It’s concerning that all of the hype around cybercrime – the headlines, the breach notices etc. – makes us complacent. The risk is very real and we can’t allow ourselves to be lulled into a sense of inevitability. We all have a role to play in how we protect our businesses from the accelerating threat of cybercrime.

According to Cybersecurity Magazine, there will be 6 billion Internet users by 2022 (75% of the projected world population of 8 billion) — and more than 7.5 billion Internet users by 2030 (90% of the projected world population of 8.5 billion, 6 years of age and older).

In the same way that street crime has grown in line with the worlds population, we are now seeing a notable increase in cases of cybercrime. And this is as much about the growing numbers of human and digital targets as it is the evolution of sophisticated online ‘weapons’.

Tech giant Microsoft estimates that volumes of online data will be approximately 50 times greater in 2020 than they were back in 2016.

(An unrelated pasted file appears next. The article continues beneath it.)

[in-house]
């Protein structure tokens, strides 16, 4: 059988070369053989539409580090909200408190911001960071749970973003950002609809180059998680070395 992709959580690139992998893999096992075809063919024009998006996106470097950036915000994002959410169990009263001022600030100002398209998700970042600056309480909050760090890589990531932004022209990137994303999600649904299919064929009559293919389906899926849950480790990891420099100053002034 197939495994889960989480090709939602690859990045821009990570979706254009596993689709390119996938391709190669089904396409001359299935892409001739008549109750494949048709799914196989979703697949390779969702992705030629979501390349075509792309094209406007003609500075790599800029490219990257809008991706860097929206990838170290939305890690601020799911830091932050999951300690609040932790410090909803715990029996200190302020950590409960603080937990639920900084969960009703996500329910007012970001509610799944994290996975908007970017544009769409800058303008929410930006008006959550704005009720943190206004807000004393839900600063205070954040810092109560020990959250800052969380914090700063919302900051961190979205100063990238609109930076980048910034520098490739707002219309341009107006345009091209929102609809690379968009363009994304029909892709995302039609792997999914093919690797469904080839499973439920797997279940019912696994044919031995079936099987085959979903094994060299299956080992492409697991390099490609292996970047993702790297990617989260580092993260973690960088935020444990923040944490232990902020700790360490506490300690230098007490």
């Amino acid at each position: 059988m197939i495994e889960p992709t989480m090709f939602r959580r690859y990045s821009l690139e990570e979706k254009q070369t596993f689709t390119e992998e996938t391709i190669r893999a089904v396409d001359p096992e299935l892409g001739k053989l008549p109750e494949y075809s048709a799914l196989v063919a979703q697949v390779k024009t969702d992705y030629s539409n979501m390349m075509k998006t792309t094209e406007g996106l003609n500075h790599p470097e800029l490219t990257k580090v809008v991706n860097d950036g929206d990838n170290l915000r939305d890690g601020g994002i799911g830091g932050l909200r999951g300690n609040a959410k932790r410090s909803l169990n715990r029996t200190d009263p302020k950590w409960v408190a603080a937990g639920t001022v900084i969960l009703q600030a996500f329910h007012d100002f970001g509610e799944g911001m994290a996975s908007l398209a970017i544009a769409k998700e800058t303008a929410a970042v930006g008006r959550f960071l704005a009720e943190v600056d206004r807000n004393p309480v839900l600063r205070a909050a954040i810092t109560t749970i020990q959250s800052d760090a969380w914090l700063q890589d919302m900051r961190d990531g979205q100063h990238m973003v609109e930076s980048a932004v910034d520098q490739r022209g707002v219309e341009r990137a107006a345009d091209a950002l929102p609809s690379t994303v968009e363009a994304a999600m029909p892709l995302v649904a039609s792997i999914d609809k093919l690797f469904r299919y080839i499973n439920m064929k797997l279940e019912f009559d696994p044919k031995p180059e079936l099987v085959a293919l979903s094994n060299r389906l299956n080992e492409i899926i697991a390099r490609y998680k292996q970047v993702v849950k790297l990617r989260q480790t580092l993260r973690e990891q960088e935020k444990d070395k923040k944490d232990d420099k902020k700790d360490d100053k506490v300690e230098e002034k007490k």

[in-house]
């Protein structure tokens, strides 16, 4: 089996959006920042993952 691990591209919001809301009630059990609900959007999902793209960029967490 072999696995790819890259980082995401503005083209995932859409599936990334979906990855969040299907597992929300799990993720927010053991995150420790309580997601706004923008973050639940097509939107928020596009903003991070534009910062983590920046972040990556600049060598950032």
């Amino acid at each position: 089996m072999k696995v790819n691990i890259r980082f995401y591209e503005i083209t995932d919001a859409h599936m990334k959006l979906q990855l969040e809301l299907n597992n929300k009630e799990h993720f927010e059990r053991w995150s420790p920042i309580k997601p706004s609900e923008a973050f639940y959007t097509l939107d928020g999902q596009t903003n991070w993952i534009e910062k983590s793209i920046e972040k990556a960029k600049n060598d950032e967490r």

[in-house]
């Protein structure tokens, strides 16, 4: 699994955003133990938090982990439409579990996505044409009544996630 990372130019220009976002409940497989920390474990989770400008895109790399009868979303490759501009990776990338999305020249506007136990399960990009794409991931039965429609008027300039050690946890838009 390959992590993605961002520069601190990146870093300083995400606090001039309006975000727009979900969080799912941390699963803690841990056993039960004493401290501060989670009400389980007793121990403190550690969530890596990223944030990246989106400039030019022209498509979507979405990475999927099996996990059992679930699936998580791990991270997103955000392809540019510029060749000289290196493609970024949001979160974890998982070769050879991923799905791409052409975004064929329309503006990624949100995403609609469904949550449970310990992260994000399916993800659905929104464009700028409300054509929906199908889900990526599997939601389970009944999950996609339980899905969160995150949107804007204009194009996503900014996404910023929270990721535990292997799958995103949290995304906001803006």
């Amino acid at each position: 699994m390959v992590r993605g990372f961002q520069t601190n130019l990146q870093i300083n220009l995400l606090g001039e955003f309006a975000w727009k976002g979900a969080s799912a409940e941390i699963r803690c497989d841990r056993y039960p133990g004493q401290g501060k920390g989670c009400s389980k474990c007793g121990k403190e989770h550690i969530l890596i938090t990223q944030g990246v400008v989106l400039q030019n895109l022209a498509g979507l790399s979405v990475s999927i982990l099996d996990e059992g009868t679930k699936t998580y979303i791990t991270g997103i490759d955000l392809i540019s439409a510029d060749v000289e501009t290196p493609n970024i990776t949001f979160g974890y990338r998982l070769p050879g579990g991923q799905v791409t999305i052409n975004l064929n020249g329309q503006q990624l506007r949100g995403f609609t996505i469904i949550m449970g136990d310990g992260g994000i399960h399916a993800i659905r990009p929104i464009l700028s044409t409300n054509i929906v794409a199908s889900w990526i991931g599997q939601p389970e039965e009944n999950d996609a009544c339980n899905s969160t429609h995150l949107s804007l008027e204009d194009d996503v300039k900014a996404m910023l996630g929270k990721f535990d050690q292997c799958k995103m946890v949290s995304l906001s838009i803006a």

According to global research firm, Gartner, more than half a billion wearable devices will be sold worldwide in 2021 – an increase of around 310 million compared with the 2017 figure.

Wearable devices’ not only include smartwatches and fitness monitors, but also blue-tooth headsets, body-worn cameras and head-mounted displays.

In a 2016 blog post titled ‘Forgotten passwords become history as authentication goes mobile‘, Bill O’Hern, AT&T’s SVP and Chief Security Officer wrote:

Today, everything requires passwords, pass codes, security questions, and user names … Imagine being able to skip this process entirely and sign in to your corporate network or a private database with only your fingerprint, or by clicking a button on your phone or smart watch.

Dismissing the popular theory that passwords are a dying breed, a report from market and intelligence firm Cybersecurity Ventures predicts that the number of passwords used among humans and machines worldwide will grow to 300 billion by 2020 – all of which will require cyber protection.

Furthermore, the report estimates that Fortune 500 company employees in 2020 will own an average of 90 business and personal accounts that will require log-in IDs and passwords – meaning they will collectively be managing approximately 5.4 billion passwords.